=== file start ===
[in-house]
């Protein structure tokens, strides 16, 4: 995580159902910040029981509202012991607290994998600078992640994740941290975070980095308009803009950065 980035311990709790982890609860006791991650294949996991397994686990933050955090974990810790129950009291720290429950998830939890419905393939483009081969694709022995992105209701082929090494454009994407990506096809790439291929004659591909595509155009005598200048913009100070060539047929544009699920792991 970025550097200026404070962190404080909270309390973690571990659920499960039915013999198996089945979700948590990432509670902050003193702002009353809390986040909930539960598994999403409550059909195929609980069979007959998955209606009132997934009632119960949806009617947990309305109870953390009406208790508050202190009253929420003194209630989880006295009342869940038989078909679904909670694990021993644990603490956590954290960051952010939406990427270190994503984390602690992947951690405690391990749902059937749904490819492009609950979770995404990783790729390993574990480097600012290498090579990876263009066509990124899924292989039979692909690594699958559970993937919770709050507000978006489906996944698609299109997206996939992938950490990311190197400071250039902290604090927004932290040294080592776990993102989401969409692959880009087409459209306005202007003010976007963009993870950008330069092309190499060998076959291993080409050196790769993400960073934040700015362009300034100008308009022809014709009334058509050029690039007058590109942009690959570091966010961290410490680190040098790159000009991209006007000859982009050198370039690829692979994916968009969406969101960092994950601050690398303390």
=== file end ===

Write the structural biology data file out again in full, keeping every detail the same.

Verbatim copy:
[in-house]
């Protein structure tokens, strides 16, 4: 995580159902910040029981509202012991607290994998600078992640994740941290975070980095308009803009950065 980035311990709790982890609860006791991650294949996991397994686990933050955090974990810790129950009291720290429950998830939890419905393939483009081969694709022995992105209701082929090494454009994407990506096809790439291929004659591909595509155009005598200048913009100070060539047929544009699920792991 970025550097200026404070962190404080909270309390973690571990659920499960039915013999198996089945979700948590990432509670902050003193702002009353809390986040909930539960598994999403409550059909195929609980069979007959998955209606009132997934009632119960949806009617947990309305109870953390009406208790508050202190009253929420003194209630989880006295009342869940038989078909679904909670694990021993644990603490956590954290960051952010939406990427270190994503984390602690992947951690405690391990749902059937749904490819492009609950979770995404990783790729390993574990480097600012290498090579990876263009066509990124899924292989039979692909690594699958559970993937919770709050507000978006489906996944698609299109997206996939992938950490990311190197400071250039902290604090927004932290040294080592776990993102989401969409692959880009087409459209306005202007003010976007963009993870950008330069092309190499060998076959291993080409050196790769993400960073934040700015362009300034100008308009022809014709009334058509050029690039007058590109942009690959570091966010961290410490680190040098790159000009991209006007000859982009050198370039690829692979994916968009969406969101960092994950601050690398303390």